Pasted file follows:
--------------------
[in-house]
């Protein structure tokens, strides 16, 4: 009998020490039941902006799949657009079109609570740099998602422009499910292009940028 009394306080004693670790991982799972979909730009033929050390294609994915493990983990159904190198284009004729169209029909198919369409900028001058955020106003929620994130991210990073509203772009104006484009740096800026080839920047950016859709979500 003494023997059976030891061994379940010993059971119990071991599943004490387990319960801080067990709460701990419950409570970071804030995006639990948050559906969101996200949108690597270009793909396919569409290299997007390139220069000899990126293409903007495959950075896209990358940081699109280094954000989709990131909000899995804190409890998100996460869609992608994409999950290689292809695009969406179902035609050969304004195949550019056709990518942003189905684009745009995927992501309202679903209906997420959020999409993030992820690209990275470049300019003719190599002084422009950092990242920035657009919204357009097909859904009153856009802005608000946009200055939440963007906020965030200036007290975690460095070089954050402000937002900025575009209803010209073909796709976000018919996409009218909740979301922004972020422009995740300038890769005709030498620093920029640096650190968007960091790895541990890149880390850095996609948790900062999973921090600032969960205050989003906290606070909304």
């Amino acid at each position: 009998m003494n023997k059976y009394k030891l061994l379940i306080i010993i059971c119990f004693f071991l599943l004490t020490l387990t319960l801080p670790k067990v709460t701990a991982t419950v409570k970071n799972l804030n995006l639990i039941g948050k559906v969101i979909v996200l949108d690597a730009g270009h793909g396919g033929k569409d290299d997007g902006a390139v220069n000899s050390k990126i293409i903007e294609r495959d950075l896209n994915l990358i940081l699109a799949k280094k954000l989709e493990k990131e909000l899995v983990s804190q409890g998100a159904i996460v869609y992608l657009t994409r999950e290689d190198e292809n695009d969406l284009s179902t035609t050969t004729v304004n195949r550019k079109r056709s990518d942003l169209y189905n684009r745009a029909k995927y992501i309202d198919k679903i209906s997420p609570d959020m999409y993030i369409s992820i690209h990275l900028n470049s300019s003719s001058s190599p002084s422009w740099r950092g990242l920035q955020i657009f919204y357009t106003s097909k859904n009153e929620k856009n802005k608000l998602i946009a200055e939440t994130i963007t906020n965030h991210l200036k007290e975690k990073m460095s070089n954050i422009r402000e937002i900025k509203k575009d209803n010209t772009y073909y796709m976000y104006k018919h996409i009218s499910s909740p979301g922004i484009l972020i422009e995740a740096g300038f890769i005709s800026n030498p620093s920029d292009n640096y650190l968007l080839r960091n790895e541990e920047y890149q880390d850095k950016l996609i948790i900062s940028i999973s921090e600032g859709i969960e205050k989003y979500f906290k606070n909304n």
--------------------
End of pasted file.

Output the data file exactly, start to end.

[in-house]
């Protein structure tokens, strides 16, 4: 009998020490039941902006799949657009079109609570740099998602422009499910292009940028 009394306080004693670790991982799972979909730009033929050390294609994915493990983990159904190198284009004729169209029909198919369409900028001058955020106003929620994130991210990073509203772009104006484009740096800026080839920047950016859709979500 003494023997059976030891061994379940010993059971119990071991599943004490387990319960801080067990709460701990419950409570970071804030995006639990948050559906969101996200949108690597270009793909396919569409290299997007390139220069000899990126293409903007495959950075896209990358940081699109280094954000989709990131909000899995804190409890998100996460869609992608994409999950290689292809695009969406179902035609050969304004195949550019056709990518942003189905684009745009995927992501309202679903209906997420959020999409993030992820690209990275470049300019003719190599002084422009950092990242920035657009919204357009097909859904009153856009802005608000946009200055939440963007906020965030200036007290975690460095070089954050402000937002900025575009209803010209073909796709976000018919996409009218909740979301922004972020422009995740300038890769005709030498620093920029640096650190968007960091790895541990890149880390850095996609948790900062999973921090600032969960205050989003906290606070909304």
């Amino acid at each position: 009998m003494n023997k059976y009394k030891l061994l379940i306080i010993i059971c119990f004693f071991l599943l004490t020490l387990t319960l801080p670790k067990v709460t701990a991982t419950v409570k970071n799972l804030n995006l639990i039941g948050k559906v969101i979909v996200l949108d690597a730009g270009h793909g396919g033929k569409d290299d997007g902006a390139v220069n000899s050390k990126i293409i903007e294609r495959d950075l896209n994915l990358i940081l699109a799949k280094k954000l989709e493990k990131e909000l899995v983990s804190q409890g998100a159904i996460v869609y992608l657009t994409r999950e290689d190198e292809n695009d969406l284009s179902t035609t050969t004729v304004n195949r550019k079109r056709s990518d942003l169209y189905n684009r745009a029909k995927y992501i309202d198919k679903i209906s997420p609570d959020m999409y993030i369409s992820i690209h990275l900028n470049s300019s003719s001058s190599p002084s422009w740099r950092g990242l920035q955020i657009f919204y357009t106003s097909k859904n009153e929620k856009n802005k608000l998602i946009a200055e939440t994130i963007t906020n965030h991210l200036k007290e975690k990073m460095s070089n954050i422009r402000e937002i900025k509203k575009d209803n010209t772009y073909y796709m976000y104006k018919h996409i009218s499910s909740p979301g922004i484009l972020i422009e995740a740096g300038f890769i005709s800026n030498p620093s920029d292009n640096y650190l968007l080839r960091n790895e541990e920047y890149q880390d850095k950016l996609i948790i900062s940028i999973s921090e600032g859709i969960e205050k989003y979500f906290k606070n909304n």